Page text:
The Diavola Pizza ($28.90), oozy with melted mozzarella, tomato sauce, was laden with salami rings, and spiked with lashings of fresh red and green chilli. The thin pizza crust, boasting a wonderfully smoky fragrance, was crispy at the edges and chewy on the inside.

The photo is, admittedly, awful, but don't let the quality of the shitty photographer deter you from the delicious Raviolo al Tartufo ($30.90), an honest-to-goodness homemade dumpling bursting with truffled potato, and slathered in a silky walnut butter, and topped with additional shavings of black truffle.

Complimentary crusty Bread with EVOO and a tart balsamic vinegar; it's the simple things in life that's the best, isn't it?


Cugini Trattoria Pizzeria
87 Club Street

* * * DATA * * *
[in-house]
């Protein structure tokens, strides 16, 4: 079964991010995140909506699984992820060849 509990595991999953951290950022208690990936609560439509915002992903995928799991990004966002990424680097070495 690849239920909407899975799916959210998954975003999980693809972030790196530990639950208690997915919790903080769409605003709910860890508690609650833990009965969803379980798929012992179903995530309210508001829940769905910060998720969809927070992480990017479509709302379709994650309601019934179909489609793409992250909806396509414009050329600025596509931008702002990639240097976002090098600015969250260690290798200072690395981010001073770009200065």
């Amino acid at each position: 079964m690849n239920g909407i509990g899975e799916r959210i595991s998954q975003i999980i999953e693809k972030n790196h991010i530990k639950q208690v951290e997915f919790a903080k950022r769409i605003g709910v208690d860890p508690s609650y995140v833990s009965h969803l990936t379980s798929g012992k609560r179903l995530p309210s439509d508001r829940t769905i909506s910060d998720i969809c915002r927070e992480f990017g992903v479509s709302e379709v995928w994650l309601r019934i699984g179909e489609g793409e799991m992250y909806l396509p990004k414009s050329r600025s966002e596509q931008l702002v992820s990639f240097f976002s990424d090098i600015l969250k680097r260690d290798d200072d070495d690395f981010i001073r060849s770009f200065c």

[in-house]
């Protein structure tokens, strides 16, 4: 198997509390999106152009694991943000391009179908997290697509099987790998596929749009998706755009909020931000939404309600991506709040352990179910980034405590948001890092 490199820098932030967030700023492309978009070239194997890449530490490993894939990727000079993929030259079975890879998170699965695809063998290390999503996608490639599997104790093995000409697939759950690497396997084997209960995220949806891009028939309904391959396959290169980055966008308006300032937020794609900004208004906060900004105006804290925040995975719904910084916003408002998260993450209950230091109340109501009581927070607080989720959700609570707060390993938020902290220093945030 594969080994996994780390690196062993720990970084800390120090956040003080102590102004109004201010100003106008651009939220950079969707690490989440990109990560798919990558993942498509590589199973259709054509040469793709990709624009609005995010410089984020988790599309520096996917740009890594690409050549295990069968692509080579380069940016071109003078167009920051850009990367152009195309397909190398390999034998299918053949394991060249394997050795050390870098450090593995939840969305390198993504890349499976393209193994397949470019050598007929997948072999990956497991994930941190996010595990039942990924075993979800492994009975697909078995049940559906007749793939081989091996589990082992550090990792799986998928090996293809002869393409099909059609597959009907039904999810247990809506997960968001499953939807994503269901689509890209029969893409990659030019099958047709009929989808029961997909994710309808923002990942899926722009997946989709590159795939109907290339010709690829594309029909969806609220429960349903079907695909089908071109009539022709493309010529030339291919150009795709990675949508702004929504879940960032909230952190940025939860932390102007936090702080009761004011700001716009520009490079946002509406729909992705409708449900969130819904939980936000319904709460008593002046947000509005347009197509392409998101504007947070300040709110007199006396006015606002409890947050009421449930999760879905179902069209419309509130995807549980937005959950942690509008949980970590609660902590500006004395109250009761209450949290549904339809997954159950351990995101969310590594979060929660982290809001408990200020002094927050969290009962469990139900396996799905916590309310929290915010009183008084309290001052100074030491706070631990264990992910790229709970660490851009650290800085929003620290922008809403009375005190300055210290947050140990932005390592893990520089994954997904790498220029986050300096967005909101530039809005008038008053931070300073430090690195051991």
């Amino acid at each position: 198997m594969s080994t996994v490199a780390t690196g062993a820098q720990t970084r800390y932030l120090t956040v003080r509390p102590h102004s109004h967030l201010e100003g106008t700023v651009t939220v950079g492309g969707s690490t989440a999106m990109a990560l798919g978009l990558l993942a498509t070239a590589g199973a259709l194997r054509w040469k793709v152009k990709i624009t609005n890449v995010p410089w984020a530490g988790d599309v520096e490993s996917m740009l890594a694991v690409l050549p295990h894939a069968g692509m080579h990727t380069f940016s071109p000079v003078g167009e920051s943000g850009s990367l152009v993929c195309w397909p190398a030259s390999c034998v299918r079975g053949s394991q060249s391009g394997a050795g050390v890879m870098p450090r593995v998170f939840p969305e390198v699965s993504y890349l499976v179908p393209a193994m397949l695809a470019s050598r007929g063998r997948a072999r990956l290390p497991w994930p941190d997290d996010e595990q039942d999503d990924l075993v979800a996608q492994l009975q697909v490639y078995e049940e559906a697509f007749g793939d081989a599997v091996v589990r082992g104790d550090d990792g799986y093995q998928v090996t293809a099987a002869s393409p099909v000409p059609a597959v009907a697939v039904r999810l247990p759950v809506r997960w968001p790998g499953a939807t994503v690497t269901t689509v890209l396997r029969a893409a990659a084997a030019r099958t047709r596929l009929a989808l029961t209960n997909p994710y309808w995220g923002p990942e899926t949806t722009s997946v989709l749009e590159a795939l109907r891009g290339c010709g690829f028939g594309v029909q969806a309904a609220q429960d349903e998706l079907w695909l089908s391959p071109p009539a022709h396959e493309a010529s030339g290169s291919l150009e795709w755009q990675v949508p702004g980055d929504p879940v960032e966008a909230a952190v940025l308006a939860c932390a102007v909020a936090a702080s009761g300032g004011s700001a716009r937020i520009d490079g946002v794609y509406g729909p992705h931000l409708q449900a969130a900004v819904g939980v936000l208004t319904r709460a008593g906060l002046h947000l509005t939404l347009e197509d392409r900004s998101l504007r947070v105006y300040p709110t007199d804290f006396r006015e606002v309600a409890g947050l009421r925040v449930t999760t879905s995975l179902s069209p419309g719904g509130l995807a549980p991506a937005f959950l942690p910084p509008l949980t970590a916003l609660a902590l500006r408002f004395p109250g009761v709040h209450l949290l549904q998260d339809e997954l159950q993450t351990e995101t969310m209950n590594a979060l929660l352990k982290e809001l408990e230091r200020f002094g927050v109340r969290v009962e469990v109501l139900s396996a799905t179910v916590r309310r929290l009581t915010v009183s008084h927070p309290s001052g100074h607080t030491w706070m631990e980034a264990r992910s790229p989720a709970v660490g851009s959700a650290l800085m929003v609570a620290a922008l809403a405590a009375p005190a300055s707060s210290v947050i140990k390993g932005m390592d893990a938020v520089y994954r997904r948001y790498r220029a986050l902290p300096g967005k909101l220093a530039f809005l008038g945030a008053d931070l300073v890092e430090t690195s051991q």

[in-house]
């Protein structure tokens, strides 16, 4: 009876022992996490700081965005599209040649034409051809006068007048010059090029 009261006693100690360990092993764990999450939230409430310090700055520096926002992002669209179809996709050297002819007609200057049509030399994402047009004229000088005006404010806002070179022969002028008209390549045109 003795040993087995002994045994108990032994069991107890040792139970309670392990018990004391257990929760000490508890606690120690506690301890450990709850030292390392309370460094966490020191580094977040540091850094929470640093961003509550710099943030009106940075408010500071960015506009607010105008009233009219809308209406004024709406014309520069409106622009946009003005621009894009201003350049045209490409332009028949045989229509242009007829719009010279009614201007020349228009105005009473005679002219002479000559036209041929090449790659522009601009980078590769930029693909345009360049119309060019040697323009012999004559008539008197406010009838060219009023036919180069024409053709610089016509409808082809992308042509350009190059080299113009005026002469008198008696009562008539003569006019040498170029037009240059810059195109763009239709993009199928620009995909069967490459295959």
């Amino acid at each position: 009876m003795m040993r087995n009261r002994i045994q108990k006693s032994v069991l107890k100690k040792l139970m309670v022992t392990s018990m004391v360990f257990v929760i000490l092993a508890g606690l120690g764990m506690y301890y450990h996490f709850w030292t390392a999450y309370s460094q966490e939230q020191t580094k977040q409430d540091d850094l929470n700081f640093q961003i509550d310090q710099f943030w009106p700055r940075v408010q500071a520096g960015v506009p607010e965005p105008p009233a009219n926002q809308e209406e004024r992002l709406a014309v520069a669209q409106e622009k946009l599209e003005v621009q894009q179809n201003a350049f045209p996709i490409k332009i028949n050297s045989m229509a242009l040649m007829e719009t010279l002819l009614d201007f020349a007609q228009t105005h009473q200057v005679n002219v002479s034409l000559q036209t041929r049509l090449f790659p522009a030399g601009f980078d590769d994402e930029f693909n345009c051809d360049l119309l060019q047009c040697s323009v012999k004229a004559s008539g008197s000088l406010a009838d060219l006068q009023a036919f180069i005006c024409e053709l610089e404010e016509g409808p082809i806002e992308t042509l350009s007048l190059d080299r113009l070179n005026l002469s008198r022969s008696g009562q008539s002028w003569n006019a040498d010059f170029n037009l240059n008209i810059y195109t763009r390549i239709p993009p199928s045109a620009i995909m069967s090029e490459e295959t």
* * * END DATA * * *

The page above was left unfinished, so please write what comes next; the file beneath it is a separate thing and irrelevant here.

#01-01
Tel: 6221 3791
Open daily from 12noon to 2.30pm; 6pm to 11pm
Website: www.cugini.com.sg

29.8.16

Strawberry Avocado Caprese Salad

This is like the prettiest salad ever, so much so that the most hardcore salad haters would venture a bite. And for something that looks so intricate, it's like the easiest thing ever.

Ingredients (feeds 4 pax):
1 avocado, diced
1 box strawberries, quartered
1 ball buffalo mozzarella, sliced
1 cup fresh basil, leaves only
1 box cherry tomatoes, halved
salt (I used this red wine flavoured salt I got from Australia)
pepper
Extra virgin olive oil


Directions:
1) Toss the strawberries, avocado, and cherry tomatoes with olive oil and salt.